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Whitefish History

Downtown Whitefish, Montana
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Whitefish started rather late in life as far as towns go. While people had been living around the area of Whitefish prior to the arrival of the railroad, primarily engaged in logging, no official town existed. However, in 1901, The Great Northern Railway announced it would build through what is now Whitefish and establish a new division point. Following this announcement, over the next 3 years, clearing for a new town site was done and materials for the construction of the site flowed in. In 1904, the Great Northern Railway officially arrived in Whitefish – marking the official date of the birth of Whitefish.

Whitefish was initially called “Stumptown”, and for good reason. Before the arrival of the railroad and people, the area around Whitefish was heavily wooded (and still is today). To make room for a town site, a huge number of trees were cut down, leaving stumps behind. These stumps created problems almost immediately in the form of creating traffic problems and making it a pain for new additional construction – as all these stumps had to be painfully removed.

Great Northern Engine in Whitefish
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Happily, the name “Stumptown” never really stuck – with the official name becoming Whitefish a few years later. Whitefish, as it dated to the arrival of the Great Northern Railroad, was not surprisingly a railroad town. The first buildings were built around the railroad – and for much of the next 40 years – the railroad would be one of the towns’ biggest employers. Additional industry in and around Whitefish consisted mainly of logging – done up in the thickly forested mountains and hills that lie just outside of town.

Following the arrival of the railroad, Whitefish grew quickly. The influx of railroad workers, loggers and trappers combined to give Whitefish a solid foundation (unlike many of the boom/bust mining towns that died off once the gold ran out). Yet, despite its beautiful location at the base of a big mountain and having a beautiful lake a “long stones” throw away from downtown, Whitefish for most of the 20th century remained a quiet place. While employment with the railroad declined a bit over the years, new industries to cater to tourists helped keep Whitefish relatively healthy economically.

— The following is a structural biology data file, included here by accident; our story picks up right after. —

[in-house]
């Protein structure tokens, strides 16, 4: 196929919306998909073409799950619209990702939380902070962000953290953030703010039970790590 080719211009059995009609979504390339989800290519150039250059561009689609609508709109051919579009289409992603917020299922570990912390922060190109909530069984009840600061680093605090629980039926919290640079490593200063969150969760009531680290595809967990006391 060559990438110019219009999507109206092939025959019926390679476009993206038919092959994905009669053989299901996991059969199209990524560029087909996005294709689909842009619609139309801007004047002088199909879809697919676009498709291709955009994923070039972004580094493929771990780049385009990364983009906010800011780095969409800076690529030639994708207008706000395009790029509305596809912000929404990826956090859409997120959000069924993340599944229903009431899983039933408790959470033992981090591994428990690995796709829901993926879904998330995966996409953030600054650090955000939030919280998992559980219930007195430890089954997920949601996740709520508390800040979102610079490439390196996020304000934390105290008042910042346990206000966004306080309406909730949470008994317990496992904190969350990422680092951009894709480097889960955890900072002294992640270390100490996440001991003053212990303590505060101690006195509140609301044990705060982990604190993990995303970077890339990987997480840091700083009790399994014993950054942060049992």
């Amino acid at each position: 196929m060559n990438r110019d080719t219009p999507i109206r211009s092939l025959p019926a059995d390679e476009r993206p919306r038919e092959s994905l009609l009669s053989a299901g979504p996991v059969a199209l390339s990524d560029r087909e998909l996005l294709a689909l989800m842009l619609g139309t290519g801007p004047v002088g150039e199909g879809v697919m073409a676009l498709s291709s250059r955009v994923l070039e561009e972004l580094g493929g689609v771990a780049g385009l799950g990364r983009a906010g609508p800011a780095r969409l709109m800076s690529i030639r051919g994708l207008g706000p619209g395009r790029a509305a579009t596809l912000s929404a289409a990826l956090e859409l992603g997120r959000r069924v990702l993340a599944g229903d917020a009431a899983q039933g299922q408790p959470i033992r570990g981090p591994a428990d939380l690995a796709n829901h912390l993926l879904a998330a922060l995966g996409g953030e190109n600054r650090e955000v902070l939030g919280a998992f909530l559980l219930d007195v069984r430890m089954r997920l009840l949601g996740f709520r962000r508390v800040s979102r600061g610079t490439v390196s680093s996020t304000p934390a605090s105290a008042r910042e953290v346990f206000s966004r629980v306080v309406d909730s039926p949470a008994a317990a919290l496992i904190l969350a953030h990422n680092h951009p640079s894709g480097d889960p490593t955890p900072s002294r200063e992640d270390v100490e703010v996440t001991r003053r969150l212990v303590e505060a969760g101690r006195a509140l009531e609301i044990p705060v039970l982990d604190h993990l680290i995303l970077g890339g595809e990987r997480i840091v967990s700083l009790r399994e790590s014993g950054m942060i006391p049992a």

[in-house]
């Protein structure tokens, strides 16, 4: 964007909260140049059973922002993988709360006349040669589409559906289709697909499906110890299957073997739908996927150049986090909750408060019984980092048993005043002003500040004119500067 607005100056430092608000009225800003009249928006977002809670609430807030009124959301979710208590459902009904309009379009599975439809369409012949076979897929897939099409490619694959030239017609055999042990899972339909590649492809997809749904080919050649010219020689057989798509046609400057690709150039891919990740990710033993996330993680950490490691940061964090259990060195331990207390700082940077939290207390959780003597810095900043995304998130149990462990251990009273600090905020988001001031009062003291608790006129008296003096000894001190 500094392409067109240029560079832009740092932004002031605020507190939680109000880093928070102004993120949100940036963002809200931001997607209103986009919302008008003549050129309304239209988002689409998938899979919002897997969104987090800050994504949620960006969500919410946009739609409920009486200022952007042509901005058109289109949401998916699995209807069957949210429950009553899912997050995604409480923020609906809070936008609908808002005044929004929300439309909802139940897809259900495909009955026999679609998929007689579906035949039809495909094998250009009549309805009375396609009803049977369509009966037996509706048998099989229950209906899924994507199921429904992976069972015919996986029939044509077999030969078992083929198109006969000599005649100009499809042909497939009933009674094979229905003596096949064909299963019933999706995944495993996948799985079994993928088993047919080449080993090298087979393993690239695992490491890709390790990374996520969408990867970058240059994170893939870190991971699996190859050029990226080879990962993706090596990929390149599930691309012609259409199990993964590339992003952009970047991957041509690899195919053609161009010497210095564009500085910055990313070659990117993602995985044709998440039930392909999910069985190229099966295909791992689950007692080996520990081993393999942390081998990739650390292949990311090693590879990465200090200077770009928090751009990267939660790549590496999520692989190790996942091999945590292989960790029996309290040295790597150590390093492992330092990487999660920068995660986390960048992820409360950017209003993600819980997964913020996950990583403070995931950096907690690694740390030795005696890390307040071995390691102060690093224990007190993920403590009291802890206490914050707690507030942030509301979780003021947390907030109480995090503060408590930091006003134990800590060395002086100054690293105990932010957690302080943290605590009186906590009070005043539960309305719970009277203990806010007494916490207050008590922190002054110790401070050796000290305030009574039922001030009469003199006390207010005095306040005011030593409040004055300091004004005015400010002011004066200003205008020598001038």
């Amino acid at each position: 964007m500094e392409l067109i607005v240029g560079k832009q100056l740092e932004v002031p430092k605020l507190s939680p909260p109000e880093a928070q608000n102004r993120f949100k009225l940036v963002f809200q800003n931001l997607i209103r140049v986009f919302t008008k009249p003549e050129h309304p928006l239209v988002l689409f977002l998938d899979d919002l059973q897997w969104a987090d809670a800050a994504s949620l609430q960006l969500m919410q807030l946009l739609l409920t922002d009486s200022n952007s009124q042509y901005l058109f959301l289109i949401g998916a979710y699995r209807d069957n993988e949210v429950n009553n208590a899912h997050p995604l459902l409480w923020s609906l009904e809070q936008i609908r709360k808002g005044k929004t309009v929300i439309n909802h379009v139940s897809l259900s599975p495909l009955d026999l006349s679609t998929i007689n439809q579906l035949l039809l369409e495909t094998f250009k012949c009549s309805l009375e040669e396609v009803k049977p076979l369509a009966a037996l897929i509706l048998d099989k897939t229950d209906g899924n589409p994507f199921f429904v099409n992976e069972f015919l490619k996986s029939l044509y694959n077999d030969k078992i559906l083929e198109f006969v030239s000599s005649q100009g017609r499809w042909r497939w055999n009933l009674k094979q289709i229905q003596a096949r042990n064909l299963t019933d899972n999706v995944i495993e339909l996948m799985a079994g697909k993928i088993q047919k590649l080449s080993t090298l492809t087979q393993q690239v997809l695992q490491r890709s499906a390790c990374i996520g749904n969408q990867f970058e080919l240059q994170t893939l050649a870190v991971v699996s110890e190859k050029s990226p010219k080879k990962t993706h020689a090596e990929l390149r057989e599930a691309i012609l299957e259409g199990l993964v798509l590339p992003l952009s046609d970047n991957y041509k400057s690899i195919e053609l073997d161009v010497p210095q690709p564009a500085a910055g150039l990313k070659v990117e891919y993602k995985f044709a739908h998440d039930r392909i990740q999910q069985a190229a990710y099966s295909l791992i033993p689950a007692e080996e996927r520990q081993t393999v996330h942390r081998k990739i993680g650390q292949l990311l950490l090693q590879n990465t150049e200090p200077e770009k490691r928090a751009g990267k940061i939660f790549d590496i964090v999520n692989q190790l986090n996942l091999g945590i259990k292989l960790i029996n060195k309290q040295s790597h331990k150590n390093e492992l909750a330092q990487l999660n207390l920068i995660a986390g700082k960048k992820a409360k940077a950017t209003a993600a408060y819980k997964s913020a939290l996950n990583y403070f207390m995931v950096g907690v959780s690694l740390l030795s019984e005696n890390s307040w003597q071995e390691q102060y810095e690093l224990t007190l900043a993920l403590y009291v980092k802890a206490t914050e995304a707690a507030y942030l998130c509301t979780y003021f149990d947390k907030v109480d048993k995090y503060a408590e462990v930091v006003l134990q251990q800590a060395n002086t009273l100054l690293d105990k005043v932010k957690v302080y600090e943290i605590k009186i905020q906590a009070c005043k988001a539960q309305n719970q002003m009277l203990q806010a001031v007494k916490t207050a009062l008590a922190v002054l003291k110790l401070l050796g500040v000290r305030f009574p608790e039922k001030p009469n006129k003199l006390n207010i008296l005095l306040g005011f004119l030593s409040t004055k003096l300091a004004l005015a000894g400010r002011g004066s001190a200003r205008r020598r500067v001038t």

Then, beginning in the 1980’s – and accelerating in the 1990’s and 2000’s – Whitefish started to get recognized for its spectacular setting. The towns close proximity to Glacier National Park, the ski area that lied just out of town and a general boom in “trophy home” construction that happened throughout Montana in the 1990’s and 2000’s, greatly fueled the town’s growth.

The Great Recession of 2008 put a damper on development in Whitefish; however, it in no way stopped it. And despite a slow economy nationwide, Whitefish itself fared quite well during and after the Great Recession. Due to the towns beautiful location and nice downtown area, it is almost a certainty growth in and around Whitefish will continue in the years ahead.

Next Page : Whitefish Today

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